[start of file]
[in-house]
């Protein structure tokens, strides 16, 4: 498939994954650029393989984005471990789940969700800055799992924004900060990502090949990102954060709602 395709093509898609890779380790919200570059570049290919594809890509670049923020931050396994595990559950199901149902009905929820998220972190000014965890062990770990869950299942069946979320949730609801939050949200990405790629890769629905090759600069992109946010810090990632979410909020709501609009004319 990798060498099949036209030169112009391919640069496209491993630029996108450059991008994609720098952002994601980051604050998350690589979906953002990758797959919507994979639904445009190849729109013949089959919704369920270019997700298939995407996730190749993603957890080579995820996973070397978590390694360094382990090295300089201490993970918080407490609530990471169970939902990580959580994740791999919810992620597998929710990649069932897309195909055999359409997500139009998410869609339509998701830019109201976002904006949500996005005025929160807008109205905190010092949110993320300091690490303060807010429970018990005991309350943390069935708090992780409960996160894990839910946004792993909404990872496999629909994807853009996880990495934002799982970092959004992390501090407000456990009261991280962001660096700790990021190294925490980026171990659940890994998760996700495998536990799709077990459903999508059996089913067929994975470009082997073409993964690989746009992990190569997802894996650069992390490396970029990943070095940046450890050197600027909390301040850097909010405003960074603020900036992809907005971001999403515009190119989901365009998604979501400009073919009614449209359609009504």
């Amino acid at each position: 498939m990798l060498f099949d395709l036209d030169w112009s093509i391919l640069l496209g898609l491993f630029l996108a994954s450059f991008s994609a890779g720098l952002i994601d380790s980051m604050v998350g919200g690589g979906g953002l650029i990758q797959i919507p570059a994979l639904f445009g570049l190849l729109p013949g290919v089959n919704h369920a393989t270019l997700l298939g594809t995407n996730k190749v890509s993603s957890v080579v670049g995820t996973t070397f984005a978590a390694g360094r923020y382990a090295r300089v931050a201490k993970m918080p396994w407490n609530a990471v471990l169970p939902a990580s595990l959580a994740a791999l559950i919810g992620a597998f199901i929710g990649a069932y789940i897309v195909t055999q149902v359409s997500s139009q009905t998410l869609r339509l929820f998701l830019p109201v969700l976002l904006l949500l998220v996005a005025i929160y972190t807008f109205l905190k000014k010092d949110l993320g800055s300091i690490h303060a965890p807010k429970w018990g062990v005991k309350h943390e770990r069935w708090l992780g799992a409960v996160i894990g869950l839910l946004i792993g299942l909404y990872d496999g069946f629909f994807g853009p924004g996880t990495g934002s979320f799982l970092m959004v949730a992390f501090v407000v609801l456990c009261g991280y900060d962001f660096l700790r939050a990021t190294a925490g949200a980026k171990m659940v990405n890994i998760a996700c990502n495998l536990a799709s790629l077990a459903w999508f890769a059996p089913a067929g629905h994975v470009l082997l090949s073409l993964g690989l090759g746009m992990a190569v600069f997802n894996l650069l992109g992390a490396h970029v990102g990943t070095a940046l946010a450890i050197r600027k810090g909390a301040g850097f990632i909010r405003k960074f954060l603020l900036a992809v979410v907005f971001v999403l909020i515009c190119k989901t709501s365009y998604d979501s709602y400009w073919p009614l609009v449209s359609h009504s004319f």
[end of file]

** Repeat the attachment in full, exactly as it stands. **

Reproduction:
[in-house]
């Protein structure tokens, strides 16, 4: 498939994954650029393989984005471990789940969700800055799992924004900060990502090949990102954060709602 395709093509898609890779380790919200570059570049290919594809890509670049923020931050396994595990559950199901149902009905929820998220972190000014965890062990770990869950299942069946979320949730609801939050949200990405790629890769629905090759600069992109946010810090990632979410909020709501609009004319 990798060498099949036209030169112009391919640069496209491993630029996108450059991008994609720098952002994601980051604050998350690589979906953002990758797959919507994979639904445009190849729109013949089959919704369920270019997700298939995407996730190749993603957890080579995820996973070397978590390694360094382990090295300089201490993970918080407490609530990471169970939902990580959580994740791999919810992620597998929710990649069932897309195909055999359409997500139009998410869609339509998701830019109201976002904006949500996005005025929160807008109205905190010092949110993320300091690490303060807010429970018990005991309350943390069935708090992780409960996160894990839910946004792993909404990872496999629909994807853009996880990495934002799982970092959004992390501090407000456990009261991280962001660096700790990021190294925490980026171990659940890994998760996700495998536990799709077990459903999508059996089913067929994975470009082997073409993964690989746009992990190569997802894996650069992390490396970029990943070095940046450890050197600027909390301040850097909010405003960074603020900036992809907005971001999403515009190119989901365009998604979501400009073919009614449209359609009504």
């Amino acid at each position: 498939m990798l060498f099949d395709l036209d030169w112009s093509i391919l640069l496209g898609l491993f630029l996108a994954s450059f991008s994609a890779g720098l952002i994601d380790s980051m604050v998350g919200g690589g979906g953002l650029i990758q797959i919507p570059a994979l639904f445009g570049l190849l729109p013949g290919v089959n919704h369920a393989t270019l997700l298939g594809t995407n996730k190749v890509s993603s957890v080579v670049g995820t996973t070397f984005a978590a390694g360094r923020y382990a090295r300089v931050a201490k993970m918080p396994w407490n609530a990471v471990l169970p939902a990580s595990l959580a994740a791999l559950i919810g992620a597998f199901i929710g990649a069932y789940i897309v195909t055999q149902v359409s997500s139009q009905t998410l869609r339509l929820f998701l830019p109201v969700l976002l904006l949500l998220v996005a005025i929160y972190t807008f109205l905190k000014k010092d949110l993320g800055s300091i690490h303060a965890p807010k429970w018990g062990v005991k309350h943390e770990r069935w708090l992780g799992a409960v996160i894990g869950l839910l946004i792993g299942l909404y990872d496999g069946f629909f994807g853009p924004g996880t990495g934002s979320f799982l970092m959004v949730a992390f501090v407000v609801l456990c009261g991280y900060d962001f660096l700790r939050a990021t190294a925490g949200a980026k171990m659940v990405n890994i998760a996700c990502n495998l536990a799709s790629l077990a459903w999508f890769a059996p089913a067929g629905h994975v470009l082997l090949s073409l993964g690989l090759g746009m992990a190569v600069f997802n894996l650069l992109g992390a490396h970029v990102g990943t070095a940046l946010a450890i050197r600027k810090g909390a301040g850097f990632i909010r405003k960074f954060l603020l900036a992809v979410v907005f971001v999403l909020i515009c190119k989901t709501s365009y998604d979501s709602y400009w073919p009614l609009v449209s359609h009504s004319f």